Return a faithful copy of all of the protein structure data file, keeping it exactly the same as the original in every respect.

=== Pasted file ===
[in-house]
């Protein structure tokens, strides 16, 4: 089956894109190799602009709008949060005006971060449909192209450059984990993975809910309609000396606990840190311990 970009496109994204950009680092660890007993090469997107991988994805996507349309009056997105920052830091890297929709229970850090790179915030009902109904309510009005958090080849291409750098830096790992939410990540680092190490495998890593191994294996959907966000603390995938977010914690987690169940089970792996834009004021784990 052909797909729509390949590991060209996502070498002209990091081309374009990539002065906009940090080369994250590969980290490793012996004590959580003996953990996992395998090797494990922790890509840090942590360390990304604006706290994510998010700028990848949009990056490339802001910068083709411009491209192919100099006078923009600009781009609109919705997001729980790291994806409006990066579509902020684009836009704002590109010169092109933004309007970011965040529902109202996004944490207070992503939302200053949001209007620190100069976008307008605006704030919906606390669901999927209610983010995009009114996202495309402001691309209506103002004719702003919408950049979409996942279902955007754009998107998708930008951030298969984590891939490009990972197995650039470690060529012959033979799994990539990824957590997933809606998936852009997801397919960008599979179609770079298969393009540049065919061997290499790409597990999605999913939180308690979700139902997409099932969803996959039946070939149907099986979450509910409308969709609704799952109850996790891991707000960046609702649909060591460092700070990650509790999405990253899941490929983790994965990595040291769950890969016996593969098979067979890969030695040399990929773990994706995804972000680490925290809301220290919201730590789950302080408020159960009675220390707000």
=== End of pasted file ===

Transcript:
[in-house]
């Protein structure tokens, strides 16, 4: 089956894109190799602009709008949060005006971060449909192209450059984990993975809910309609000396606990840190311990 970009496109994204950009680092660890007993090469997107991988994805996507349309009056997105920052830091890297929709229970850090790179915030009902109904309510009005958090080849291409750098830096790992939410990540680092190490495998890593191994294996959907966000603390995938977010914690987690169940089970792996834009004021784990 052909797909729509390949590991060209996502070498002209990091081309374009990539002065906009940090080369994250590969980290490793012996004590959580003996953990996992395998090797494990922790890509840090942590360390990304604006706290994510998010700028990848949009990056490339802001910068083709411009491209192919100099006078923009600009781009609109919705997001729980790291994806409006990066579509902020684009836009704002590109010169092109933004309007970011965040529902109202996004944490207070992503939302200053949001209007620190100069976008307008605006704030919906606390669901999927209610983010995009009114996202495309402001691309209506103002004719702003919408950049979409996942279902955007754009998107998708930008951030298969984590891939490009990972197995650039470690060529012959033979799994990539990824957590997933809606998936852009997801397919960008599979179609770079298969393009540049065919061997290499790409597990999605999913939180308690979700139902997409099932969803996959039946070939149907099986979450509910409308969709609704799952109850996790891991707000960046609702649909060591460092700070990650509790999405990253899941490929983790994965990595040291769950890969016996593969098979067979890969030695040399990929773990994706995804972000680490925290809301220290919201730590789950302080408020159960009675220390707000």